FBI officials say that al-Qaeda cells are embedded in most U.S. cities with sizable Islamic communities. New York, Detroit, New Jersey, Los Angeles, the Virginia area, Florida and cities in North Carolina such as Charlotte are all believed to contain cells and their supporters, usually living in run-down sections of urban areas or towns, these officials say.
"Information indicates that quite a few al-Qaeda cells have been established within the continental United States," an FBI official said. "The cells are up and active."
There have been recent electronic intercepts of communications between groups that show they are in the United States and "talking to each other."
In a review of U.S. operations, UPI was briefed on the al-Qaeda investigations by several current and former intelligence officers, all of whom asked not to be identified by name.
According to former CIA and Defense Intelligence Agency officials, the terrorists choose seedy neighborhoods because "in a place like that, you are invisible. People don't care about you, they don't want to look at you and don't look at you," as one put it.
The terrorists tend to dress poorly as well. "If you're going to blow up something, you don't walk down a street in a nice suit and tie. If you dress like that, there is the assumption you should have somewhere to go and not be seen loitering around," he said.
A former very senior U.S. intelligence official explained, "The members of cells don't think of themselves as raiding parties, but as the front end of an invasion.
"If they can attack, blow things up and disrupt society, they believe there will be mass defections to Islam and society will collapse. They can then set up an Islamic state."
The cells, these sources said, are made up of U.S.-born Muslims and well as young male Muslims from Pakistan, Saudi Arabia, the Persian Gulf nations, Yemen, Somalia and Indonesia, among others. Most are thought to have entered the country some time ago, singly or in pairs, and to be deeply entrenched in their communities, working or running small businesses that could act as a cover for their activities.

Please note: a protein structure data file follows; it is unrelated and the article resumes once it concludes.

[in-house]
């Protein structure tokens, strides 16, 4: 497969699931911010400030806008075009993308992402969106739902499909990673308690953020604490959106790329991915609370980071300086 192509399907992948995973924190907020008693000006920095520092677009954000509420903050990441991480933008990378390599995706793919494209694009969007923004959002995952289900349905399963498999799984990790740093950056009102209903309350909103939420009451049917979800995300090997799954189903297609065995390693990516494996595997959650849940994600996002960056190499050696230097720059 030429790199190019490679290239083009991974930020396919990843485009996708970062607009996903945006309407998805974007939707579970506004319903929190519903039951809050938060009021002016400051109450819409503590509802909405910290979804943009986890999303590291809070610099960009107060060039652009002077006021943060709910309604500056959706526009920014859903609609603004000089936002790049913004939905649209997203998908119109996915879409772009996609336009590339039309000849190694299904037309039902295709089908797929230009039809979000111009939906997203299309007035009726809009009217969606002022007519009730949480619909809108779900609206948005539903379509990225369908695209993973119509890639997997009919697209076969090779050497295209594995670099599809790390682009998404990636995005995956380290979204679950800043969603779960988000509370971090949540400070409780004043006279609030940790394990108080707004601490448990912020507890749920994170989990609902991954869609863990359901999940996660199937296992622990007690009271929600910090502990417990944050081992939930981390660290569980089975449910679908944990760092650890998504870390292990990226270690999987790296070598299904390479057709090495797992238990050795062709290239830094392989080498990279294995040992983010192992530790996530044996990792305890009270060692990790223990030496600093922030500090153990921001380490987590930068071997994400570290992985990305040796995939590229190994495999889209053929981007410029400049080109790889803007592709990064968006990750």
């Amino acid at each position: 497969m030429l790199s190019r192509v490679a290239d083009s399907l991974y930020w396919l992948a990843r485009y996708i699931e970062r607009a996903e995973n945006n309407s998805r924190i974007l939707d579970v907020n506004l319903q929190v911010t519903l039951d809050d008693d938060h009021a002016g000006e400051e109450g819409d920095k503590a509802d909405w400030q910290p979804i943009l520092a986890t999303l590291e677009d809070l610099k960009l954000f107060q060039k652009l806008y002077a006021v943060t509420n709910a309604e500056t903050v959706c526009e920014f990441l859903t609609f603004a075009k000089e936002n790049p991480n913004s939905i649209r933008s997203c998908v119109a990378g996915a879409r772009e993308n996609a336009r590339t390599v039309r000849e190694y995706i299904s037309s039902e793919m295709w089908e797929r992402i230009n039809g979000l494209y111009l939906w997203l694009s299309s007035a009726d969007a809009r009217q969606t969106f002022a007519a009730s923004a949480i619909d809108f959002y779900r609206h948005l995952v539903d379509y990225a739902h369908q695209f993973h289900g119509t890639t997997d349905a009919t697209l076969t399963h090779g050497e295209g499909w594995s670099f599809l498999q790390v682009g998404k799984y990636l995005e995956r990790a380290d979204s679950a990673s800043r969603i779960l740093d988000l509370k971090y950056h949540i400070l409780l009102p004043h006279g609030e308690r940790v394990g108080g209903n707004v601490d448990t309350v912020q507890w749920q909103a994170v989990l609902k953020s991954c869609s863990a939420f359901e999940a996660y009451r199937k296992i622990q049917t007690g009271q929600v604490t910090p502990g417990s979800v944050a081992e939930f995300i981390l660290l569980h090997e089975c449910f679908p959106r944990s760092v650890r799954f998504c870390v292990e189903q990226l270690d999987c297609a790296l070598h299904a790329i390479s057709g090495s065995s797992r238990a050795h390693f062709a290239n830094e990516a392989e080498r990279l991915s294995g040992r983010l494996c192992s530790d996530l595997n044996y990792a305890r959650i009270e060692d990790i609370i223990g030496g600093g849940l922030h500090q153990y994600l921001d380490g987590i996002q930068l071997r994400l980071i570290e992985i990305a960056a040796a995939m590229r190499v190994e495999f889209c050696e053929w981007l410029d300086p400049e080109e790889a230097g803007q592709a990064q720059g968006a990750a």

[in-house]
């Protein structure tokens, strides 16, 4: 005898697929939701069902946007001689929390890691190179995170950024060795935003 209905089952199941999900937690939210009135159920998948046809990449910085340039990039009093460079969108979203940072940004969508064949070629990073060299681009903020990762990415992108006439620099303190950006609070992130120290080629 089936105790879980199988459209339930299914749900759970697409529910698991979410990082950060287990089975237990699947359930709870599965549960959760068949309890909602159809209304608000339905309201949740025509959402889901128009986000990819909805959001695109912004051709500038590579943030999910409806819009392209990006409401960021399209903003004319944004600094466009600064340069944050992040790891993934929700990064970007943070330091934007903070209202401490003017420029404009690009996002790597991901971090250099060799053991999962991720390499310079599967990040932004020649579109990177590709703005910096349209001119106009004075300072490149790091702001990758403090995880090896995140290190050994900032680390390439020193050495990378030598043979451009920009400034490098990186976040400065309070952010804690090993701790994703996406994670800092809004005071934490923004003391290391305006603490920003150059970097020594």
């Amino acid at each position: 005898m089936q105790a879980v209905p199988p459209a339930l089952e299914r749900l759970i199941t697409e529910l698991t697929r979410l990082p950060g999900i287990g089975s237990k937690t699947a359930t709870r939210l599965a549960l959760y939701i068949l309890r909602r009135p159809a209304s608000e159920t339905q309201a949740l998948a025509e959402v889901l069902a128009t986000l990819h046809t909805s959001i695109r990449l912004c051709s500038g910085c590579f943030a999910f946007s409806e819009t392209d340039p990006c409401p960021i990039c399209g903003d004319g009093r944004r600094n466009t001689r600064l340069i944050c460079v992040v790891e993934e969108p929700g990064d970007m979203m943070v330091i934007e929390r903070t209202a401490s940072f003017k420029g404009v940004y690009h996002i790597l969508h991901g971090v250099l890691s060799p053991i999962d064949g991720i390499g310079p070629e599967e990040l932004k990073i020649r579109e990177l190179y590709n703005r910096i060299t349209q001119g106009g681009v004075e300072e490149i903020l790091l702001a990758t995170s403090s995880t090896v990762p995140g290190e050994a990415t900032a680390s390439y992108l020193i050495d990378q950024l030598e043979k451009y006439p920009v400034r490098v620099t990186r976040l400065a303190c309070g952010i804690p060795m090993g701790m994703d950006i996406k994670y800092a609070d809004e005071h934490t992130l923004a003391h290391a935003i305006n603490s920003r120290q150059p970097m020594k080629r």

To root them out, the FBI has been busy developing a network of informers in Muslim neighborhoods – everyone from a nightclub owner, waiters in restaurants, gym owners, motel proprietors, lawyers, or merchants – each with his own contribution to make to the growing file of intelligence on the suspected cells, according to a federal law enforcement official.
U.S. law enforcement agencies believe that intelligence is their chief tool in the war on terror, according to a very senior former Pentagon intelligence official.
"Intelligence is really just a giant research operation where you rely on huge archival files," he said. "It's the most effective weapon you've got."
The next and best weapon in the war against the cells is infiltration. According to a longtime covert operations specialist, law enforcement is using agents who are Arabs and fluent in Arabic who then look for ways to get inside the community where the cell members worship.
Their next goal: "to find about the social structure: where do they worship, where do they entertain, what do they talk about?" he said. If it is known where they socialize and there is probable cause, police might be able to place microphones on the premises, he said. The goal is to identify and eliminate leaders, a former CIA official said.
As the FBI and other law enforcement agencies gain knowledge, any rivalries between group members can be exploited, using disinformation to convince some cell members that others are informers or traitors. One FBI official explained that the purpose is to "disrupt" hostile organizations and that FBI tactics go back to 1956 when the FBI established its COINTELPRO (counter-intelligence program.) This official said that the program pitted one group, or even members of a single group, against each other "like gladiators in ancient Rome."